Voices of the MMS Delegation

Why get involved in health care advocacy? Two members of the Massachusetts delegation to the AMA Annual Meeting 2017 say why they’re involved and what they get out of it.

McKinley Glover, MDMcKinley Glover, MD; neuroradiologist, MGH; Health Policy and Management Fellow, Massachusetts General Physicians Organization 

Why are you active in the AMA? 
“It’s a great way to take the pulse of health care in the US, because the meeting brings together physicians from all across the country. There are few better ways to hear diverse perspectives on medicine. It’s easy to sit on the sidelines and criticize the positions of any organization, but the best way to influence change is to get involved. It is rewarding to share my views as well as learn from other physicians as it relates to healthcare policy.”

What was your #1 topic at this meeting?
“Residency application timelines; there should be equity for medical students regardless of specialty. Early matching for some specialties creates an uneven playing field for medical students in what is an already competitive and stressful time. Early matching for some specialties also prevents the ability to couples match.”

What moment stands out?
“There was respectful and vigorous debate regarding whether the AMA should support all specialties utilizing a single residency matching system. After the session, I met one of the physicians who had very different views regarding the current matching process. We had a great conversation and agreed to work together on future policy issues. Regardless of the issue of debate, the AMA meeting provides an immense opportunity to develop friendships and relationships with colleagues and learn from each other.”



Jessica Fortin, MD candidateJessica Fortin, MD candidate; UMass Medical School 

Why are you active in the AMA?
“In our political climate, advocacy is incredibly important. The most heartwarming and motivational thing is seeing first-year medical students stand up at meetings and go to the microphone. When the rubber hits the road, it’s very important to have a voice and also to do something about it. If we could harness the energy of medical students we could change the world.”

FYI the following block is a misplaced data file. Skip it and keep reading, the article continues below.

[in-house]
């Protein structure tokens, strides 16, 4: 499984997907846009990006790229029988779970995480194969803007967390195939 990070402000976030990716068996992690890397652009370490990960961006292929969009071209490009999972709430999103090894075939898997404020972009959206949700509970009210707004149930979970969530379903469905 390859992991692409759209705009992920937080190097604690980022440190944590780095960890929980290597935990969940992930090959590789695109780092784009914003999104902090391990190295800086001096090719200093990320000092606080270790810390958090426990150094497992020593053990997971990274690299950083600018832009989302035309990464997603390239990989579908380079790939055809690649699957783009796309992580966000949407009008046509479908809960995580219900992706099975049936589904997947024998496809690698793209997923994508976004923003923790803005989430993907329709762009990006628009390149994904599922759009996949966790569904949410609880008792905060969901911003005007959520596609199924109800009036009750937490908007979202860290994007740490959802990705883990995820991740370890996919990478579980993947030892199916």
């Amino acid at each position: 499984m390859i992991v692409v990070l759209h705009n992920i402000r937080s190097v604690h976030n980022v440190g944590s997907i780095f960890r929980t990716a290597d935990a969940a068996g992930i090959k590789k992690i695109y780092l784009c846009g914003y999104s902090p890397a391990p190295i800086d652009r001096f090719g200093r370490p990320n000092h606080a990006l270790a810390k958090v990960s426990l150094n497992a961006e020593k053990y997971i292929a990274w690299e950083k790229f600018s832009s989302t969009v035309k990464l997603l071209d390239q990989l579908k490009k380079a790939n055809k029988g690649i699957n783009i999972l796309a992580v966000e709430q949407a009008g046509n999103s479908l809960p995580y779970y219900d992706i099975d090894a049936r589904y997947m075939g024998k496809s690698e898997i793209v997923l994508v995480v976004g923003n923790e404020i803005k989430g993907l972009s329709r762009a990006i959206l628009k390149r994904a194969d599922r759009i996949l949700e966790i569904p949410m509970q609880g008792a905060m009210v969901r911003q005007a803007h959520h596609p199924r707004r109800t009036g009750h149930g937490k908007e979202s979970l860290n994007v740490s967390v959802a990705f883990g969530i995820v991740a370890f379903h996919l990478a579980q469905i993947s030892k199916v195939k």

What was your #1 topic at this meeting?
“Medical student and resident burnout is something I’ve witnessed in my friends. Every one of them is on a psychotropic medication. Burnout isn’t solved by teaching people to take care of themselves. We need to address the institutional reasons that people become suicidal in medicine.” 

What moment stands out?
“As the youngest member of the delegation I became the go-to tech person. I was teaching the senior physicians how to text their kids and put gifs on their phones. One of them called ‘Jess, I need your help! My screen won’t go away!’ I didn’t have time, but I haven’t forgotten. Maybe I’ll help him at the next AMA meeting, in Hawaii.”



MMS Ambassador program
The delegation mentored five MMS Ambassadors in our signature program that introduces members to organized medicine at the national level. This year’s ambassadors included Eileen Deignan, MD; Pei-Li Huang, MD; Mangadhara Madineedi, MD; Kenath Shamir, MD, and Marguerite Youngren. To learn more about the program, please contact mjussaume@mms.org.



Members of the delegation who serve on AMA councils include:

Grayson Armstrong, MD — AMPAC

Matthew Lecuyer, MD — Council on Long Range Planning & Development

James Sabin, MD — Council on Ethical & Judicial Affairs

Laurie Schleimer — Council on Ethical & Judicial Affairs (student)

Lynda Young, MD — Council on Medical Service


The AMA Turns Up the Volume on Medicaid, Opioids, and Health Plans: Read a brief report in Vital Signs (September 14, 2017) on the AMA Annual Meeting and the Massachusetts delegation experience.

The AMA Annual Meeting, 2017: Read a full report from the AMA.

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